• Donna Wertalik, a professor of practice and director of marketing strategy and analytics in the Department of Marketing in the Pamplin College of Business. She  studies social media, data analysis, community management, and marketing and real-world applications.

Alan Grant, dean of the College of Agriculture and Life Sciences, will chair the March 29 session. Panelists will include:

  • Kim Niewolny, an associate professor in the Department of Agricultural, Leadership, and Community Education in the College of Agriculture and Life Sciences and director of the Virginia Tech Center for Food Systems and Community Transformation. Her scholarship focuses on multi-actor collaborations for sustainable food systems; community food security in central Appalachia; the nexus of technology, disability, and farmworkers; and participatory and cultural cummunity development approaches to community food work possibilities. Through the center, Niewolny and her team have launched the Food System and COVID-19 initiative, which includes identifying spaces of crisis and resiliency in the region’s food system.
  • Duygu Pamukcu, a Ph.D. student in the Pamplin College of Business, who researches disaster operations management, nonprofit supply chains, risk management, disaster resilience, and logistics.
  • Liesel Ritchie, a professor in the Department of Sociology in the College of Liberal Arts and Human Sciences and an affiliate of the Center for Coastal Studies at Virginia Tech. Her focus is on the social impacts of disasters and community resilience, with an emphasis on technological hazards and disasters, social capital, and renewable resource communities.
  • Chris Zobel, the R.B. Pamplin Professor in the Department of Business Information Technology in the Pamplin College of Business. His research interests include disaster operations management, humanitarian supply chains, and supply chain resilience, as well as sustainability and environmental decision-making.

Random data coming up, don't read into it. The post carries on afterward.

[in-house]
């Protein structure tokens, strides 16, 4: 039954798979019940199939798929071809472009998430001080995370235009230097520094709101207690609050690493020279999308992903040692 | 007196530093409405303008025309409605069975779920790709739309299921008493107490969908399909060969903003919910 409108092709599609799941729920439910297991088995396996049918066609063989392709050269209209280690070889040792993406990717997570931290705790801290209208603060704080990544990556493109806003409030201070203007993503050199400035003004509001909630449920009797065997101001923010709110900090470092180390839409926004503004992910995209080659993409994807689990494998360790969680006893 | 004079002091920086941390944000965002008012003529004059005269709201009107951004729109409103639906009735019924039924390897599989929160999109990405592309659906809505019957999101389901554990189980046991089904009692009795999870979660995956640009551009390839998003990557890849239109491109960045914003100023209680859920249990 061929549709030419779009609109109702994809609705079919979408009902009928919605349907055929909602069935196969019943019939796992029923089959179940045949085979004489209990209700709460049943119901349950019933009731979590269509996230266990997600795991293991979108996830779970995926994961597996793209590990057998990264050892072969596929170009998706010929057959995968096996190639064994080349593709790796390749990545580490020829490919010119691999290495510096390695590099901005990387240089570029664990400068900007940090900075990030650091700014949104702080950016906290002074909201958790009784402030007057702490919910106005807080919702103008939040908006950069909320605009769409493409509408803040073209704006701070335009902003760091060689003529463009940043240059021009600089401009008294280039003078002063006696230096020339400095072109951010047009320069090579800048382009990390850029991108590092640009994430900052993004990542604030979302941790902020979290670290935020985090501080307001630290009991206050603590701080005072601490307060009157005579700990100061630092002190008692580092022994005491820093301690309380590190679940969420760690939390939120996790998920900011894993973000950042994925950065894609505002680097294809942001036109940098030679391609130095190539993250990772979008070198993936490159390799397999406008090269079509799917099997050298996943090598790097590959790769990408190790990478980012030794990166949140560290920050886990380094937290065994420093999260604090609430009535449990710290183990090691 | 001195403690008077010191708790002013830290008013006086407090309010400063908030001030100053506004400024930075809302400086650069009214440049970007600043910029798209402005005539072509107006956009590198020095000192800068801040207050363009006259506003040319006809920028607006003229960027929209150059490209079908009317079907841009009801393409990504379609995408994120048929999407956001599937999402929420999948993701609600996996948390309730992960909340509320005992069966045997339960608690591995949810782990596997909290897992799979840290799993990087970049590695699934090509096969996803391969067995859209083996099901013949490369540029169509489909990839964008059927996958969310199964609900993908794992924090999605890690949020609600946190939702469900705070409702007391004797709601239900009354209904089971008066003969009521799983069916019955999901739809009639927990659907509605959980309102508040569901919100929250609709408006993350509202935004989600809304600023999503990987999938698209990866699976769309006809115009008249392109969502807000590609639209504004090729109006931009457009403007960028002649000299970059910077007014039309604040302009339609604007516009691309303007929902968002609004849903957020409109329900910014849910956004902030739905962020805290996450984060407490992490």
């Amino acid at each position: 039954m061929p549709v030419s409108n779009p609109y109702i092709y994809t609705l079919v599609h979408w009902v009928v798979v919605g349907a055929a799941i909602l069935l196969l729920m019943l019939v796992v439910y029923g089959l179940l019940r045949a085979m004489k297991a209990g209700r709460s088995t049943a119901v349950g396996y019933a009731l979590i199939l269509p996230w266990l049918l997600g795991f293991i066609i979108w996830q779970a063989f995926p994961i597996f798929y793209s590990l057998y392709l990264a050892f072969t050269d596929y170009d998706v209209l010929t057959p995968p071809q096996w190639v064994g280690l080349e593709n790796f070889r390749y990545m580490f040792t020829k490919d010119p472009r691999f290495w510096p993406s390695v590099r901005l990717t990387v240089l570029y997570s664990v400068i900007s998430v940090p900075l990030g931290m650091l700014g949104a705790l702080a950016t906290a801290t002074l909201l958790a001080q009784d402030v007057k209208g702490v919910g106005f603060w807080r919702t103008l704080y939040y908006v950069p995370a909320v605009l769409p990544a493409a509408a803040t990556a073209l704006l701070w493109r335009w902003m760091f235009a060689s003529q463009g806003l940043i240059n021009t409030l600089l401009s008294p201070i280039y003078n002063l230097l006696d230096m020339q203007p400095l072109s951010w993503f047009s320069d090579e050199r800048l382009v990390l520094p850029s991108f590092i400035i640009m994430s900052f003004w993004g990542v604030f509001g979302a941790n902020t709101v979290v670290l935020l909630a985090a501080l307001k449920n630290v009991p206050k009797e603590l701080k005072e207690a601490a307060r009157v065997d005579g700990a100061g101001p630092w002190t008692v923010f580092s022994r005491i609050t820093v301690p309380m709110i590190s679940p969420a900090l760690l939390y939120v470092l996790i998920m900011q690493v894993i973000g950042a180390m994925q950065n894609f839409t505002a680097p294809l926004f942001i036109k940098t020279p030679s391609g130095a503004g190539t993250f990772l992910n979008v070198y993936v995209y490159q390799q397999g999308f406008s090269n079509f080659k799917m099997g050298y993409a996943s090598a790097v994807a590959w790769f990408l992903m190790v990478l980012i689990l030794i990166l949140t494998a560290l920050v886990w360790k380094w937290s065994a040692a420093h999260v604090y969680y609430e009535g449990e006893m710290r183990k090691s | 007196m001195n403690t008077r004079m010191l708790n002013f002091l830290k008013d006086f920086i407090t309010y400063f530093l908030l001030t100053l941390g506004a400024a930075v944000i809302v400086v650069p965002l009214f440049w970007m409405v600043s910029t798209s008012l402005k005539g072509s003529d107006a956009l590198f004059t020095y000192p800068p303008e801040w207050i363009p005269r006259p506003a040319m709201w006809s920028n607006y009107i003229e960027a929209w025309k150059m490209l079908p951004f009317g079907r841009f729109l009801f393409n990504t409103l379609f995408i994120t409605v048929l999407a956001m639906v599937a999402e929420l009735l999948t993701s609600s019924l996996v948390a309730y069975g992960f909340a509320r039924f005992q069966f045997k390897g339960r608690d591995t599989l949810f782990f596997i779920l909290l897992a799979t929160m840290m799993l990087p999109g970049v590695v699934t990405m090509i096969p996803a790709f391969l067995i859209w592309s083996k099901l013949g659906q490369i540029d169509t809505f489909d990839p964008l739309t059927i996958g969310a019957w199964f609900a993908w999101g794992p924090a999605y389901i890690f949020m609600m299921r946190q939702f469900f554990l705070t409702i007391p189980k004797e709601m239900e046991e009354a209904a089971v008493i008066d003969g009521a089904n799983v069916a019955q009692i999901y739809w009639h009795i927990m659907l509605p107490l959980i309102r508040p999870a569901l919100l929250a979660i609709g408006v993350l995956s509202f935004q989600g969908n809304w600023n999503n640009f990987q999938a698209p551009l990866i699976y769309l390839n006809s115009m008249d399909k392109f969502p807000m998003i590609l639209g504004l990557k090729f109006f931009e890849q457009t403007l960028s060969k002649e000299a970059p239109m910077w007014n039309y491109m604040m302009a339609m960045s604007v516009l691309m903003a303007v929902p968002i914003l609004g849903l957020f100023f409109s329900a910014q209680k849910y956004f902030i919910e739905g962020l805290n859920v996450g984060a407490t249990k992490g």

Matthew Holt, professor and head of the Department of Agricultural and Applied Economics, will chair the April 5 event. Panelists will include:

  • Nicholas Copeland, an associate professor in the Department of Sociology, who focuses his research on political imaginaries, governance, indigenous politics, Guatemala and Latin America, democracy, and social theory.
  • Pankaj Kumar, an assistant professor in the Department of Management in the Pamplin College of Business, whose research interests lie at the intersection of strategy and organization theory, with a focus on innovation, interfirm relationships (networks), strategic alliances, and geography.
  • Shilpa Madan, an assistant professor in the Department of Marketing in the Pamplin College of Business. Her focus is on leveraging consumers’ lay beliefs and cultural differences to help people live better, more fulfilling, and more sustainable lives.
  • Reza Ovissipour, an assistant professor in the Department of Food Science and Technology and the Virginia Seafood Agricultural Research and Extension Center. His research focuses on food and seafood safety and quality and value-added products with applied engineering and novel technologies.

“The pandemic has affected virtually every aspect of our lives,” said Belmonte. “I look forward to the partnership of all three of our colleges in hosting engaging and enlightening conversations among experts in such disparate fields.”